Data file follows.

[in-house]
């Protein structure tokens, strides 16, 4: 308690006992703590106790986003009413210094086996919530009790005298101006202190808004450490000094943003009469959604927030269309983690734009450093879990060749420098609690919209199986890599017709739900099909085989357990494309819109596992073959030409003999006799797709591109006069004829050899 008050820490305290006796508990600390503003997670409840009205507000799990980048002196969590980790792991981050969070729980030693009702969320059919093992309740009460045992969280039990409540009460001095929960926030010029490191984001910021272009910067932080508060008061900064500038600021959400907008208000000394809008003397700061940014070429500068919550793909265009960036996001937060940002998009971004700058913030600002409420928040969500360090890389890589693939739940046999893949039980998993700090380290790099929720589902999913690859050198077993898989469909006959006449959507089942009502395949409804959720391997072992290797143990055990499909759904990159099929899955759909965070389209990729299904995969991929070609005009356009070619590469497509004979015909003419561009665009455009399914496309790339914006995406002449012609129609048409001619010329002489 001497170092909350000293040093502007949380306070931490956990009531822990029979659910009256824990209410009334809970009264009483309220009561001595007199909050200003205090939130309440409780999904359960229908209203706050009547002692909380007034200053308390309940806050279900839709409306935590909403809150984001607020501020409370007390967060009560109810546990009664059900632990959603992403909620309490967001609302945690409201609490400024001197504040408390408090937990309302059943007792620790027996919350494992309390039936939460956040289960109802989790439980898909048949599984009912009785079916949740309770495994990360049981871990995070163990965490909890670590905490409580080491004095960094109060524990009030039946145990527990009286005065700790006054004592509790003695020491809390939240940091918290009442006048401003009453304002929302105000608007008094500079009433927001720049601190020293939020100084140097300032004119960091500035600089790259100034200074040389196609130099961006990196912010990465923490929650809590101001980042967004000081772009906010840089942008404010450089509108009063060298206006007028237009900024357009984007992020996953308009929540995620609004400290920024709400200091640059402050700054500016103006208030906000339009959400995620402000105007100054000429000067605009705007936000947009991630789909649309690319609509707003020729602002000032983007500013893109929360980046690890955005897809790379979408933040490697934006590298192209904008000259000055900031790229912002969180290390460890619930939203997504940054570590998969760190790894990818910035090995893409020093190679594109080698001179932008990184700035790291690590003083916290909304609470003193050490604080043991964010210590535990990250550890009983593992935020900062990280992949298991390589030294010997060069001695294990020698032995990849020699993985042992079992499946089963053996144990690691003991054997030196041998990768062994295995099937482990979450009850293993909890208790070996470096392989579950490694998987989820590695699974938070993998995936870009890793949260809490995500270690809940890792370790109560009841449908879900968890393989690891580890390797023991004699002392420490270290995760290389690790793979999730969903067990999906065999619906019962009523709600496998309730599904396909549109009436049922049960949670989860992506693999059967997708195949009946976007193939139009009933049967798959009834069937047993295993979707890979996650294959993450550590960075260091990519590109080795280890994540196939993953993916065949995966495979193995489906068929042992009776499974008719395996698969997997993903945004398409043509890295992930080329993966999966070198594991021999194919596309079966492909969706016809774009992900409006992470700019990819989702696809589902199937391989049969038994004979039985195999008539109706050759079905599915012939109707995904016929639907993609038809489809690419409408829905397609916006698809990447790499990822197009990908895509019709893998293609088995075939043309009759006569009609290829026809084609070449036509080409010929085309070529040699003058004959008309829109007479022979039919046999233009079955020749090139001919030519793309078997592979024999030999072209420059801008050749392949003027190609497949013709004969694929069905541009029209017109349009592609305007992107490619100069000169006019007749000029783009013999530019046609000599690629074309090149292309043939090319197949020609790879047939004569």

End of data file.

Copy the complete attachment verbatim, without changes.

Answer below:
[in-house]
């Protein structure tokens, strides 16, 4: 308690006992703590106790986003009413210094086996919530009790005298101006202190808004450490000094943003009469959604927030269309983690734009450093879990060749420098609690919209199986890599017709739900099909085989357990494309819109596992073959030409003999006799797709591109006069004829050899 008050820490305290006796508990600390503003997670409840009205507000799990980048002196969590980790792991981050969070729980030693009702969320059919093992309740009460045992969280039990409540009460001095929960926030010029490191984001910021272009910067932080508060008061900064500038600021959400907008208000000394809008003397700061940014070429500068919550793909265009960036996001937060940002998009971004700058913030600002409420928040969500360090890389890589693939739940046999893949039980998993700090380290790099929720589902999913690859050198077993898989469909006959006449959507089942009502395949409804959720391997072992290797143990055990499909759904990159099929899955759909965070389209990729299904995969991929070609005009356009070619590469497509004979015909003419561009665009455009399914496309790339914006995406002449012609129609048409001619010329002489 001497170092909350000293040093502007949380306070931490956990009531822990029979659910009256824990209410009334809970009264009483309220009561001595007199909050200003205090939130309440409780999904359960229908209203706050009547002692909380007034200053308390309940806050279900839709409306935590909403809150984001607020501020409370007390967060009560109810546990009664059900632990959603992403909620309490967001609302945690409201609490400024001197504040408390408090937990309302059943007792620790027996919350494992309390039936939460956040289960109802989790439980898909048949599984009912009785079916949740309770495994990360049981871990995070163990965490909890670590905490409580080491004095960094109060524990009030039946145990527990009286005065700790006054004592509790003695020491809390939240940091918290009442006048401003009453304002929302105000608007008094500079009433927001720049601190020293939020100084140097300032004119960091500035600089790259100034200074040389196609130099961006990196912010990465923490929650809590101001980042967004000081772009906010840089942008404010450089509108009063060298206006007028237009900024357009984007992020996953308009929540995620609004400290920024709400200091640059402050700054500016103006208030906000339009959400995620402000105007100054000429000067605009705007936000947009991630789909649309690319609509707003020729602002000032983007500013893109929360980046690890955005897809790379979408933040490697934006590298192209904008000259000055900031790229912002969180290390460890619930939203997504940054570590998969760190790894990818910035090995893409020093190679594109080698001179932008990184700035790291690590003083916290909304609470003193050490604080043991964010210590535990990250550890009983593992935020900062990280992949298991390589030294010997060069001695294990020698032995990849020699993985042992079992499946089963053996144990690691003991054997030196041998990768062994295995099937482990979450009850293993909890208790070996470096392989579950490694998987989820590695699974938070993998995936870009890793949260809490995500270690809940890792370790109560009841449908879900968890393989690891580890390797023991004699002392420490270290995760290389690790793979999730969903067990999906065999619906019962009523709600496998309730599904396909549109009436049922049960949670989860992506693999059967997708195949009946976007193939139009009933049967798959009834069937047993295993979707890979996650294959993450550590960075260091990519590109080795280890994540196939993953993916065949995966495979193995489906068929042992009776499974008719395996698969997997993903945004398409043509890295992930080329993966999966070198594991021999194919596309079966492909969706016809774009992900409006992470700019990819989702696809589902199937391989049969038994004979039985195999008539109706050759079905599915012939109707995904016929639907993609038809489809690419409408829905397609916006698809990447790499990822197009990908895509019709893998293609088995075939043309009759006569009609290829026809084609070449036509080409010929085309070529040699003058004959008309829109007479022979039919046999233009079955020749090139001919030519793309078997592979024999030999072209420059801008050749392949003027190609497949013709004969694929069905541009029209017109349009592609305007992107490619100069000169006019007749000029783009013999530019046609000599690629074309090149292309043939090319197949020609790879047939004569």